But for those of us who know him, it's all a ruse. He'd snort, look at you and go right back to sleep. The only time he gets crazy is in the car. He goes from a Boston Terrier to a Boston Terrorist. He barks at EVERYTHING! If you drive under a bridge, he jumps up and tries to bite it. Passing cars......he lunges at them barking and slobbering. It's insane.

The only time we saw him behave calmly in the car was when he jumped from the passenger seat into Biscuit Boy's lap and stood up with his front paws on the steering wheel. He was serenely quiet for nearly five minutes. The only sound you heard was his panting and our tear-filled laughter. It was a true Kodak moment. I have the picture somewhere and when I find it, I'll post it.


Saturday, January 28, 2006

First Anniversary !

It was a year ago today that I started my blog. Hard to believe that an entire year's gone by already. Last year I first blogged about Pan Fried Dumplings and baking lots of cookies.

I haven't made those dumplings in a while and I don't know why? They're not all that hard to make and taste great!

And the cookies I made were for a co-worker who hosts Murder Mystery Programs in the library. Last January he debuted his newest one at our branch. Since the setting was a casino, I decided to make cookies in the shapes of card suits. They came out pretty good. And fast forward a year later and I find myself going from behind the scenes to being one of the characters in the next Murder Mystery program! How cool! It will be set in New Orleans (pre hurricane) and will be performed at another library in our system. I play the part of a lounge singer (thankfully I won't have to really sing). We'll even have freshly made Beignets, a Cafe Du Monde favorite. It should be a lot of fun.

And who knows what else will happen this year. There are some new restaurants we want to try and there are always new and interesting recipes out there. Two things I do know you will see more of this year are better pictures and more recipes.


Wednesday, January 25, 2006

The Gift of Giving Gone Too Far

Sometimes the gift of giving goes a bit too far. For example, last week Biscuit Boy brought home a cold from work. He was miserable. I did as any good spouse would do. I banished him to the guest room at night. None of those germs were going to attack me in the middle of the night, no sir.

But alas it was not enough. Last Friday night after I got home from work it started.....the congestion, the coughing the "aw, crap I'm getting this *^#%* cold" feeling coming on. And after seeing what Biscuit Boy went through all that week, I knew I was in deep doo-doo.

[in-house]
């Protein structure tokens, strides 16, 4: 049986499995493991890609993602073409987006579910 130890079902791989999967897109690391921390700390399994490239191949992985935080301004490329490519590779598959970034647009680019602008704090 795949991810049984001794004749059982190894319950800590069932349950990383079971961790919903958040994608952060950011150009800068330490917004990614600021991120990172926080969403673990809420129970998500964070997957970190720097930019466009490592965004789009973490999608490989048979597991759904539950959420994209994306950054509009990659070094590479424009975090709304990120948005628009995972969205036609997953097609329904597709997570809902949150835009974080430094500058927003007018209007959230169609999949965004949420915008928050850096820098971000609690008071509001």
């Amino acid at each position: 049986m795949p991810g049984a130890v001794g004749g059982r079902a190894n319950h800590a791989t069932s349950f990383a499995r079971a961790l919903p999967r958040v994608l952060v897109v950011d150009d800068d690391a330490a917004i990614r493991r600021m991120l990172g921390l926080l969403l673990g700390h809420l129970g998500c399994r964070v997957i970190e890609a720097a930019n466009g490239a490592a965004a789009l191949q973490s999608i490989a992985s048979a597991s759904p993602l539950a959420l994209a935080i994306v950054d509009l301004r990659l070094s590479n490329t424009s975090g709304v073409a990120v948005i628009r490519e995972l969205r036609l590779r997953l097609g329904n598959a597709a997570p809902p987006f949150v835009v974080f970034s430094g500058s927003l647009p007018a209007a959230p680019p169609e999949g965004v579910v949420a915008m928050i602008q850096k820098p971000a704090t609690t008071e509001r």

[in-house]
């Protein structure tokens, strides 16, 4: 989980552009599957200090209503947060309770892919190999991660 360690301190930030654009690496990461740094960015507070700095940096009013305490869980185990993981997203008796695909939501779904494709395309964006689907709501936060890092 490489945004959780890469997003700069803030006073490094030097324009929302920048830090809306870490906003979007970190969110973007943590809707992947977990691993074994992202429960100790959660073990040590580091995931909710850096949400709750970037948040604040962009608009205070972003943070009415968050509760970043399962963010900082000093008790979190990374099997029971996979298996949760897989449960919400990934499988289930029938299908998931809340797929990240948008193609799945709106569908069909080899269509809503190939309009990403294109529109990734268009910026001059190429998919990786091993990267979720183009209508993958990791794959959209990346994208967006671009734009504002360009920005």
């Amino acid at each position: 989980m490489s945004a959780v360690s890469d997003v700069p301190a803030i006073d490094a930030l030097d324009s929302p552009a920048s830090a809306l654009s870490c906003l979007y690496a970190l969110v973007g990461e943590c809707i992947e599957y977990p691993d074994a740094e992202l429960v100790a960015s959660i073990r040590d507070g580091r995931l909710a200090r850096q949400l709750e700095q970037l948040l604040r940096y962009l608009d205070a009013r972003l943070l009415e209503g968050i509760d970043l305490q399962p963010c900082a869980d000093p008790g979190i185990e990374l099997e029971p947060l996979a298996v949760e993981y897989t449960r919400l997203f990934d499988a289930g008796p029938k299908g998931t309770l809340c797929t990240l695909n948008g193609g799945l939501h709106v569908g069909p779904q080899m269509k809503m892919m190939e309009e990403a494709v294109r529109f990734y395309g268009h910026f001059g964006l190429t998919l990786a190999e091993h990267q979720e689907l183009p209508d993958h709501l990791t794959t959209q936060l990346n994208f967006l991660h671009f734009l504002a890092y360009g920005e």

By Monday, I was down for the count. I had already plowed through two boxes of tissues and drank enough cranberry juice to float a battle ship. Chicken soup did nothing to help. This cold looked at bowl after bowl of that good ole Jewish penicillin and just laughed. Or was it me wheezing? Crap, now I'm wheezing...... my asthma was rearing it's ugly head. I haven't had any problems with it for so long that I didn't even bother keeping an inhaler around anymore. This was not good.

I finally went to the doctor today and he stocked me up on some of the good stuff, antibiotics, inhaler and codeine based cough medicine. That combined with some Tom Yum soup (or as I call it, Thai penicillin) and what will be five days of sick leave from work, I think I'll pull through.

Sunday, January 22, 2006

Weekend Dog Blogging #18

It's that time again, Weekend Dog Blogging. A chance for us to show off our cute canine companions. Check out Sweetnicks tonight for a complete roundup.

Here is Biscuit Pup. We've had her for about 2 1/2 years now. She was a shelter dog. Can you believe someone would abandon such a sweet little dog? But rest assured, she's living the life of luxury now.

Biscuit Pup Bio:
Real name: Sophie
Favorite place to sit: Biscuit Boy's lap.
Second favorite place to sit: my lap.
Favorite thing to chase outside: squirrels
Only person she doesn't like: the mailman
Favorite treat: chewy's, Tiny T-Bones, and anything on our plates
Favorite place to sleep: in our bed, between us, head on a pillow, on her back with her front feet over the covers.


Tuesday, January 17, 2006

Joe's Noodle House, Rockville, MD

We met up with two of our friends at Joe's last night. They live in the area and it's always a good excuse to see them. As I got to the table I over heard them talking excitedly about their wedding in May. Ah, young love. But as soon as Biscuit Boy and I were seated, the wedding plans were tossed to the back burner. Something much more important had just come up......dinner.

It's funny how you get known to your friends for certain things. Good personality, funny, smart, etc. For us it seems a lot of our friends see us as the ones to eat out with, the ones who know where the best good (and inexpsive) sushi place is (Kotobuki), where the best margaritas can be found (Andale), the tastiest bar menu deals for happy hour (Corduroy) and so on.

So our friends left the ordering in our hands. Wontons with Red Hot Sauce (W01) , Tender Bamboo Shoot Salad (A19), Pressed Bean Curd w/Hot Sauce (A11) , Fish Fillet over Vegetable-Szechuan Style (H20), String Beans - Szechuan Style without pork (F14) and Bitter Melon with Beef (T05).

First to come out were the Bamboo Shoot Salad and the Pressed Bean Curd.